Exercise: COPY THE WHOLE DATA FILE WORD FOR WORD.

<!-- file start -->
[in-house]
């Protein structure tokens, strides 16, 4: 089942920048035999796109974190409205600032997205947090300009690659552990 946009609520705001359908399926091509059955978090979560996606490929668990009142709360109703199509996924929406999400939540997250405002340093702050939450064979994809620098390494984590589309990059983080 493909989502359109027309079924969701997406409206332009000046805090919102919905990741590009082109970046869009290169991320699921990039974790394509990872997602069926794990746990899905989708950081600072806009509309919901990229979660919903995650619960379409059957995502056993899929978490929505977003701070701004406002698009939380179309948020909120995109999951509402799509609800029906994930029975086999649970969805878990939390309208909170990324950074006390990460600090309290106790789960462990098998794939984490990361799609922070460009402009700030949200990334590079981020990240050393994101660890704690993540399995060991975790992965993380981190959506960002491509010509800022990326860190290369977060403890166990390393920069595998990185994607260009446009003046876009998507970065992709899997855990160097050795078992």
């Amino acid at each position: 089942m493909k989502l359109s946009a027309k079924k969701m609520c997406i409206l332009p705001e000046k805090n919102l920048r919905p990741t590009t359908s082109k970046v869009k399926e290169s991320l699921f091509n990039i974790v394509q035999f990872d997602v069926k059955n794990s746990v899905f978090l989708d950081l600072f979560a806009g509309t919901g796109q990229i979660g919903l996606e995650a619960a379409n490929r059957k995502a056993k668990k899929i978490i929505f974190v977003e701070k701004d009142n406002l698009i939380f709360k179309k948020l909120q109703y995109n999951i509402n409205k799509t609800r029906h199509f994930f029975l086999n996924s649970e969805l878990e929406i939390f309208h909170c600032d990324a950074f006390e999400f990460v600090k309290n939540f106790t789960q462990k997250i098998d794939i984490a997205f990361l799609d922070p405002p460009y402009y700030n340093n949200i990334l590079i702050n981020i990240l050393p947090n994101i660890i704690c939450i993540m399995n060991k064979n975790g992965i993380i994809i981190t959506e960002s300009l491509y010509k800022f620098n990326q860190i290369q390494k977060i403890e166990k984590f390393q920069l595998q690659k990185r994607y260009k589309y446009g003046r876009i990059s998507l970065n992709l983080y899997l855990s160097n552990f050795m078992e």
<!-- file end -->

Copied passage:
[in-house]
């Protein structure tokens, strides 16, 4: 089942920048035999796109974190409205600032997205947090300009690659552990 946009609520705001359908399926091509059955978090979560996606490929668990009142709360109703199509996924929406999400939540997250405002340093702050939450064979994809620098390494984590589309990059983080 493909989502359109027309079924969701997406409206332009000046805090919102919905990741590009082109970046869009290169991320699921990039974790394509990872997602069926794990746990899905989708950081600072806009509309919901990229979660919903995650619960379409059957995502056993899929978490929505977003701070701004406002698009939380179309948020909120995109999951509402799509609800029906994930029975086999649970969805878990939390309208909170990324950074006390990460600090309290106790789960462990098998794939984490990361799609922070460009402009700030949200990334590079981020990240050393994101660890704690993540399995060991975790992965993380981190959506960002491509010509800022990326860190290369977060403890166990390393920069595998990185994607260009446009003046876009998507970065992709899997855990160097050795078992």
């Amino acid at each position: 089942m493909k989502l359109s946009a027309k079924k969701m609520c997406i409206l332009p705001e000046k805090n919102l920048r919905p990741t590009t359908s082109k970046v869009k399926e290169s991320l699921f091509n990039i974790v394509q035999f990872d997602v069926k059955n794990s746990v899905f978090l989708d950081l600072f979560a806009g509309t919901g796109q990229i979660g919903l996606e995650a619960a379409n490929r059957k995502a056993k668990k899929i978490i929505f974190v977003e701070k701004d009142n406002l698009i939380f709360k179309k948020l909120q109703y995109n999951i509402n409205k799509t609800r029906h199509f994930f029975l086999n996924s649970e969805l878990e929406i939390f309208h909170c600032d990324a950074f006390e999400f990460v600090k309290n939540f106790t789960q462990k997250i098998d794939i984490a997205f990361l799609d922070p405002p460009y402009y700030n340093n949200i990334l590079i702050n981020i990240l050393p947090n994101i660890i704690c939450i993540m399995n060991k064979n975790g992965i993380i994809i981190t959506e960002s300009l491509y010509k800022f620098n990326q860190i290369q390494k977060i403890e166990k984590f390393q920069l595998q690659k990185r994607y260009k589309y446009g003046r876009i990059s998507l970065n992709l983080y899997l855990s160097n552990f050795m078992e």